Monday, March 11, 2019

We’re back to ‘baseball’ time, but not everybody’s satisfied about change

I happened to wake up in the middle of the night early Sunday, and when I looked over at my clock, it was 1:59 a.m. Just one minute before the time we’re supposed to re-set our clocks to take into account the change to daylight savings time.

So I literally got to see the instant that my digital clock skipped over the 2 a.m. hour and it officially became 3 a.m.

WE ‘LOST’ AN hour of time (which we’ll get back come November 3 when we go back to standard time). Everybody’s body clock felt a little bit funky Sunday morning because they got one less hour of sleep. Unless, by chance, they were totally lazy slugs and decided to sleep until about the noon hour to make up for the loss.

We make the change in time that, as a child, I was taught in school was meant to give farmers extra time periods with sunlight so they could tend to crops.

Of course, the current trend is to tell stories totally debunking the idea that farmers care in the least. Just this morning, I saw a broadcast report that attributed the idea of Daylight Savings Time to Kaiser Wilhelm of Germany during the First World War effort.

Something about needing to burn less coal for fuel if there was more time during the daylight. Who knows what kind of tales future generations of schoolchildren will be taught?

PERSONALLY, I ALWAYS think of the time change as further evidence that we’re awfully close to the return of baseball. Because if you look at the dates for Daylight Savings Time, Opening Day will soon take place.

And the World Series will just have ended right about the time we switch back to Standard Time. I still remember reading a magazine feature about baseball during the off-season – with the writer pointing out that the scoreboard clock of old Comiskey Park was never re-set for the winter.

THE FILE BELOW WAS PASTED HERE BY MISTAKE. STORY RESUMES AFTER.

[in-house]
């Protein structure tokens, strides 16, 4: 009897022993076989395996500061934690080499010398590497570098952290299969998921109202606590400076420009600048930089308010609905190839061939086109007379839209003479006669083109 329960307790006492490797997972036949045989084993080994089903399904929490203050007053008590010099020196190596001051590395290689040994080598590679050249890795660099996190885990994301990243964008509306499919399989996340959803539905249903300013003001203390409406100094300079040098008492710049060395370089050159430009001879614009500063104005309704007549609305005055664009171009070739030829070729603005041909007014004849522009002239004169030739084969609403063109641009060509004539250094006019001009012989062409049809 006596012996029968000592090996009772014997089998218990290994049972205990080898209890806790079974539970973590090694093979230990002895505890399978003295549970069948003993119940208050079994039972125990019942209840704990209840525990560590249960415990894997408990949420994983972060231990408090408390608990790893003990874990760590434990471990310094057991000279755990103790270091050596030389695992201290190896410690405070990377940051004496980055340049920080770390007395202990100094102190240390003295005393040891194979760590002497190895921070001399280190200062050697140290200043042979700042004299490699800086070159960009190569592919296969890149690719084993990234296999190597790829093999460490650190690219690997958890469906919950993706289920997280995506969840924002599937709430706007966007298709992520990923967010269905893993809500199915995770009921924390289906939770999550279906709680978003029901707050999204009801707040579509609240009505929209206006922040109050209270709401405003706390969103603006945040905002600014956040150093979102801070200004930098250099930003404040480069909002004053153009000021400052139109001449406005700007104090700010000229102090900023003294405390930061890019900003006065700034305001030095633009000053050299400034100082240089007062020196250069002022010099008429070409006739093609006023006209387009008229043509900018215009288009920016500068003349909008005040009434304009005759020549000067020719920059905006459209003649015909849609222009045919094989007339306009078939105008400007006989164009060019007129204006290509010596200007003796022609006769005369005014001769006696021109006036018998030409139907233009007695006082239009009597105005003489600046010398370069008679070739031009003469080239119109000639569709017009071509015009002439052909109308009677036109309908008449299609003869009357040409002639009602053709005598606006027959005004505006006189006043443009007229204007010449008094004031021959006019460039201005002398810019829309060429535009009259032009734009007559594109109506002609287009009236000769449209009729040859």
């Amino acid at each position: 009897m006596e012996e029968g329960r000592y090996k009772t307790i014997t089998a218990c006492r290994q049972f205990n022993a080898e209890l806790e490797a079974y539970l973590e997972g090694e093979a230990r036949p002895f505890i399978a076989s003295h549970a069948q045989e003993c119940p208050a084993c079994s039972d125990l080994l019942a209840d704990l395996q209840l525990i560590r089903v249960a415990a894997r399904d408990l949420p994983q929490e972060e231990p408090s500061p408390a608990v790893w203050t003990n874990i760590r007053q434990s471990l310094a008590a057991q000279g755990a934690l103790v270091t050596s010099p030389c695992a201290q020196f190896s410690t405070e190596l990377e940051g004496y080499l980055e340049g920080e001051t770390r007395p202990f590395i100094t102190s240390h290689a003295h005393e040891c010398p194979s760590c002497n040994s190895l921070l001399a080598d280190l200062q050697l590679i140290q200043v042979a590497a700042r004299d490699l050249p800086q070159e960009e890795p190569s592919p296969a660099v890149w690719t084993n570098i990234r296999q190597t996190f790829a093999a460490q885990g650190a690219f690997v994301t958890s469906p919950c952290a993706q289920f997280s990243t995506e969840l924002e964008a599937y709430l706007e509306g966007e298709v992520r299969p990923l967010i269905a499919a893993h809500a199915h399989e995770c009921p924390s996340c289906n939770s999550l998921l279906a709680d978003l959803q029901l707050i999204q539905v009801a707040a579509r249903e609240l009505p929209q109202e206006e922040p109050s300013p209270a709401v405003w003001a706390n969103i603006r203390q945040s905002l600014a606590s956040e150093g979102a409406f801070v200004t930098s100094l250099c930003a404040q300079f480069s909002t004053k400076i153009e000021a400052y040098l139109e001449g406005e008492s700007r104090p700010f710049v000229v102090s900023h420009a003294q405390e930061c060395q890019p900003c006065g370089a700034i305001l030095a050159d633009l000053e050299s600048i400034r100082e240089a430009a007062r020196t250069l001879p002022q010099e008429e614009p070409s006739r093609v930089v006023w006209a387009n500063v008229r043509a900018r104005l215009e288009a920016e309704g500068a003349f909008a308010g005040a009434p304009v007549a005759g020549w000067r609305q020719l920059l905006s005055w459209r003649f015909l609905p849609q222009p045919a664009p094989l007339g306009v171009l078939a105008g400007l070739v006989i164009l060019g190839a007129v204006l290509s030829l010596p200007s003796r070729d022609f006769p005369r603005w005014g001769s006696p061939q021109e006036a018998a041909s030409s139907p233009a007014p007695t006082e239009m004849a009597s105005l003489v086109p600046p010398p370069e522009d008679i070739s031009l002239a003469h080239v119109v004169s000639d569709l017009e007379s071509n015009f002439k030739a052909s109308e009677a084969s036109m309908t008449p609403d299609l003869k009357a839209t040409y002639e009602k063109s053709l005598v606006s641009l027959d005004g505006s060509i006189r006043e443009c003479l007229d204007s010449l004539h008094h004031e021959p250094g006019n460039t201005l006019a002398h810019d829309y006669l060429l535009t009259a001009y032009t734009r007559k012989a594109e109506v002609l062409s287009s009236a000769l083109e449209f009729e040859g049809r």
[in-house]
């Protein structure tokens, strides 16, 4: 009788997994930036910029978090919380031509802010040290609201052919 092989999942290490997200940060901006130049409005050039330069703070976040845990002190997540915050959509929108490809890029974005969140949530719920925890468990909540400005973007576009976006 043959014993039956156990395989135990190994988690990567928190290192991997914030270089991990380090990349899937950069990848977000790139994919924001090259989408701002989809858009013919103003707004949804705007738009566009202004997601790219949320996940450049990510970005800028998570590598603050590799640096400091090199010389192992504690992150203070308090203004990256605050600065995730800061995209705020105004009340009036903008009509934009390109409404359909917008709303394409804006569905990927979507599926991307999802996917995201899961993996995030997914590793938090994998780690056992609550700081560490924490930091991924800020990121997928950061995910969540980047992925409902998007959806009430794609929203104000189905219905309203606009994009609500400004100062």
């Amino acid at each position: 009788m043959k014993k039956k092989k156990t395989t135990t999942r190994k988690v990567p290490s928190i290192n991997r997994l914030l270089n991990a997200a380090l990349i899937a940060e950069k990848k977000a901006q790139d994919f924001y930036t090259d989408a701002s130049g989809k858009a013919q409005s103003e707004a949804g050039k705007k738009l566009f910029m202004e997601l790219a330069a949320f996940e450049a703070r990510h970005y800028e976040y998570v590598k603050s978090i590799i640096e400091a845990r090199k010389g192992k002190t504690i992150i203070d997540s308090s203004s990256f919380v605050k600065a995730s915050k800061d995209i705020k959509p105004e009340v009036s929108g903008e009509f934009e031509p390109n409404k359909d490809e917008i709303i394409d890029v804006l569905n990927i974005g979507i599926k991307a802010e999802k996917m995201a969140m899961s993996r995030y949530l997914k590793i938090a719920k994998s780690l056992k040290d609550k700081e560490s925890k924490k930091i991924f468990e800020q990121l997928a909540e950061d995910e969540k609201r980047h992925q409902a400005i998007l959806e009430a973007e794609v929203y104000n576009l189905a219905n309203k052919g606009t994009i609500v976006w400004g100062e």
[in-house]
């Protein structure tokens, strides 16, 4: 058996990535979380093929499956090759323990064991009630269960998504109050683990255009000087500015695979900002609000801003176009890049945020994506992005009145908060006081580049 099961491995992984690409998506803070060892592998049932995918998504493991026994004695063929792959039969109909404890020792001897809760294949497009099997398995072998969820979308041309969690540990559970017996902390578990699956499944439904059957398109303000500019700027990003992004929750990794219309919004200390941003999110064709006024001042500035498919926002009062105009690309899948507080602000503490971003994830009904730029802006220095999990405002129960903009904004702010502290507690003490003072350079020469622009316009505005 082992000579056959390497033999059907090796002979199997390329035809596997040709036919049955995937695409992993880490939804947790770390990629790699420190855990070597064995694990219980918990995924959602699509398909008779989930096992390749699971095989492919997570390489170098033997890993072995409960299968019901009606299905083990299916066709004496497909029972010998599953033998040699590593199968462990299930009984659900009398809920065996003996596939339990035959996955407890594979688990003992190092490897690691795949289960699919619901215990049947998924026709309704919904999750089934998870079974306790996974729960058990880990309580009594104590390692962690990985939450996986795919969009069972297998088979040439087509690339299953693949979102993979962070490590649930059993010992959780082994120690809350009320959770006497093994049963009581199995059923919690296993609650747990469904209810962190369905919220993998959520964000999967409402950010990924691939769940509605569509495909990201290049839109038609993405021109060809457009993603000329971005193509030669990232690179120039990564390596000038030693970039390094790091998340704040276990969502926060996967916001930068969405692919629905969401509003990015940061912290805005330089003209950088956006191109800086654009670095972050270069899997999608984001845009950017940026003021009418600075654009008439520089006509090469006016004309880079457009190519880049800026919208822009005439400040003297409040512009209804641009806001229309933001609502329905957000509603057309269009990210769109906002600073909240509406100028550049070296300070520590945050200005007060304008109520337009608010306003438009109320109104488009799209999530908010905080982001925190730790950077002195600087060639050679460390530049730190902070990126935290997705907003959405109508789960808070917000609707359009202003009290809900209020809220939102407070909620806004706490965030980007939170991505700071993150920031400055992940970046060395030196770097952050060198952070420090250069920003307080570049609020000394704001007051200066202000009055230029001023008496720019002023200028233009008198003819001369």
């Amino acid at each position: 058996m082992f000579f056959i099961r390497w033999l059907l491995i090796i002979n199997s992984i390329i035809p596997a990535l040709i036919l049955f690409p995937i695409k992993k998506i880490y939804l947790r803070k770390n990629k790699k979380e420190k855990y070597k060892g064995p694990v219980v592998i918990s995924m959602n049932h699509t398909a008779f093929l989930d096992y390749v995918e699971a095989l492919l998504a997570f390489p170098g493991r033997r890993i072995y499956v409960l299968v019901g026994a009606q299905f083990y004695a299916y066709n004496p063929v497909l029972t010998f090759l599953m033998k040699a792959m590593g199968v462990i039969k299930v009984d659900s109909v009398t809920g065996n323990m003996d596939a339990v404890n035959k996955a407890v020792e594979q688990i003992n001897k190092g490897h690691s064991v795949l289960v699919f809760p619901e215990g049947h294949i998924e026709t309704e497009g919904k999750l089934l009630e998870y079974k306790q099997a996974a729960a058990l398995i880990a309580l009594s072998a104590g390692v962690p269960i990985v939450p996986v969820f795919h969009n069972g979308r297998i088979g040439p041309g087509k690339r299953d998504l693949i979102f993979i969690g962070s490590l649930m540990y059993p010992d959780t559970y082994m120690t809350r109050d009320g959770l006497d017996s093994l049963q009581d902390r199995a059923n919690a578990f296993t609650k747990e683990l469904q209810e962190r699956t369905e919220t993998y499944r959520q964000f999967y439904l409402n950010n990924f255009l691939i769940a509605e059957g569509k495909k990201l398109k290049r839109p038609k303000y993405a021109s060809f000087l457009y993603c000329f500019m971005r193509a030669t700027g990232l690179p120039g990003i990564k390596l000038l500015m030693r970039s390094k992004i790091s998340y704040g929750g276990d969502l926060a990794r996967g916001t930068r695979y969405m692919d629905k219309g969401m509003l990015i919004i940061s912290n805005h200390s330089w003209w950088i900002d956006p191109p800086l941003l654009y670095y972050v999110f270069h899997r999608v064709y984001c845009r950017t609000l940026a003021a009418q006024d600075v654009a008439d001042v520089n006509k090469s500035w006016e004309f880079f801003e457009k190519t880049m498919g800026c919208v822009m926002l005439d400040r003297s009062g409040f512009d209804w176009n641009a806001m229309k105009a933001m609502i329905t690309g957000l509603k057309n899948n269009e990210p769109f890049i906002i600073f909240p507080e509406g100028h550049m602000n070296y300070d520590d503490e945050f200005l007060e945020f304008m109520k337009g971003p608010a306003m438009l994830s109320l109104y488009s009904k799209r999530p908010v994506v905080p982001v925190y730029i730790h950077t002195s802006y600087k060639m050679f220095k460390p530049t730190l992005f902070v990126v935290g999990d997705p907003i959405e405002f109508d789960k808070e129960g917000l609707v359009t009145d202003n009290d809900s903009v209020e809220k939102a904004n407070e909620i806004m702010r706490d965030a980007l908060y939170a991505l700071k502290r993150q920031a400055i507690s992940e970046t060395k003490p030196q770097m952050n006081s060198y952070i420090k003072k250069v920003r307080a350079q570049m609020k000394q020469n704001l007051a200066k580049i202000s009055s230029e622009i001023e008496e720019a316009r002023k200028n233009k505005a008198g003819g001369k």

They’d leave it to Daylight Savings Time year round – figuring that baseball fans would never know the difference because nobody would be sitting in the seats some December or January!

Of course, some people like to play their own ideological games. I remember in college one of my fellow students (who happened to be a Hoosier native) would talk it up as a major selling point the fact that he never changed time.

IN HIS PART of the state, it remained on Standard Time year round – which put a large swath of the state out of sync with the rest of the country. And even with the rest of Indiana – as the far northwest corner sets its clocks in conjunction with the time here in Chicago.
Clock never needed resetting. And the Cubs were losing -- what else is new!
Perhaps that’s part of what gives Indiana a split personality that leaves so much of the Hoosier State out-of-touch with the rest of the world (particularly the civilized part that calls itself “Chicago”). Either that, or maybe it’s from the “shame” of having to think of oneself as a “Hoosier.”

Who’s to say?

It does intrigue me that several states are trying to pass measures that would make Daylight Savings Time the official standard for time year-round.

AS IN THOSE people would have changed their clocks Sunday, and would never do so again. They’d get an extra hour or so of daylight – although we should realize that the winter months will naturally have shorter days because of the tilt of Planet Earth and the way it rotates around its axis.

It will be interesting to see how (or if) these legislative maneuvers succeed. Because I’ve also heard from people who try to claim that Standard Time is “natural” time – and that any effort to alter the clock is somehow unseemly.

Almost as though we’re risking the “Wrath of God” himself by tinkering with the time clock. Even though if you want to be downright honest, things such as clocks and calendars themselves are man-made creations.

All I know about the issue at large is two things – we’re even closer to the return of baseball AND we’re a few steps farther away from the most dreadful time of year. As in that mid-December period when we get sundown by about 4:30 p.m!


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